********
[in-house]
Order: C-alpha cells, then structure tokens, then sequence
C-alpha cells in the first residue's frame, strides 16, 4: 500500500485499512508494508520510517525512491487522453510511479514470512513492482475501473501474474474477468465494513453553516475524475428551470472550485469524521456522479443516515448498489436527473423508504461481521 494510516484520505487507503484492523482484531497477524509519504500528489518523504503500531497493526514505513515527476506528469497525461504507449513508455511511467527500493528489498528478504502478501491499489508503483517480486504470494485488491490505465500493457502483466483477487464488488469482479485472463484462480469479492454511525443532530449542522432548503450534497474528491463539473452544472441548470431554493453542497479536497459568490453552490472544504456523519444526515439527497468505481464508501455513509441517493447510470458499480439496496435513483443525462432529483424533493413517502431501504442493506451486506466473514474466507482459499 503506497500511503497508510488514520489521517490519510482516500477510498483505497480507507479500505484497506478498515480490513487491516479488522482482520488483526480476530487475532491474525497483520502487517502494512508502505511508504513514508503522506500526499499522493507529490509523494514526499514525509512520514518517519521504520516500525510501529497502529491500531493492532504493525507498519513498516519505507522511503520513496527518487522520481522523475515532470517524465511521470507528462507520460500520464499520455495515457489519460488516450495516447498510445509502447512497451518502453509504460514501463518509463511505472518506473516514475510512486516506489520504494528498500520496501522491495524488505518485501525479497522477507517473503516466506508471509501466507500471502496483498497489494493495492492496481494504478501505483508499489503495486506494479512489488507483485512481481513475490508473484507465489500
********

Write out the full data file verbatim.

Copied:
[in-house]
Order: C-alpha cells, then structure tokens, then sequence
C-alpha cells in the first residue's frame, strides 16, 4: 500500500485499512508494508520510517525512491487522453510511479514470512513492482475501473501474474474477468465494513453553516475524475428551470472550485469524521456522479443516515448498489436527473423508504461481521 494510516484520505487507503484492523482484531497477524509519504500528489518523504503500531497493526514505513515527476506528469497525461504507449513508455511511467527500493528489498528478504502478501491499489508503483517480486504470494485488491490505465500493457502483466483477487464488488469482479485472463484462480469479492454511525443532530449542522432548503450534497474528491463539473452544472441548470431554493453542497479536497459568490453552490472544504456523519444526515439527497468505481464508501455513509441517493447510470458499480439496496435513483443525462432529483424533493413517502431501504442493506451486506466473514474466507482459499 503506497500511503497508510488514520489521517490519510482516500477510498483505497480507507479500505484497506478498515480490513487491516479488522482482520488483526480476530487475532491474525497483520502487517502494512508502505511508504513514508503522506500526499499522493507529490509523494514526499514525509512520514518517519521504520516500525510501529497502529491500531493492532504493525507498519513498516519505507522511503520513496527518487522520481522523475515532470517524465511521470507528462507520460500520464499520455495515457489519460488516450495516447498510445509502447512497451518502453509504460514501463518509463511505472518506473516514475510512486516506489520504494528498500520496501522491495524488505518485501525479497522477507517473503516466506508471509501466507500471502496483498497489494493495492492496481494504478501505483508499489503495486506494479512489488507483485512481481513475490508473484507465489500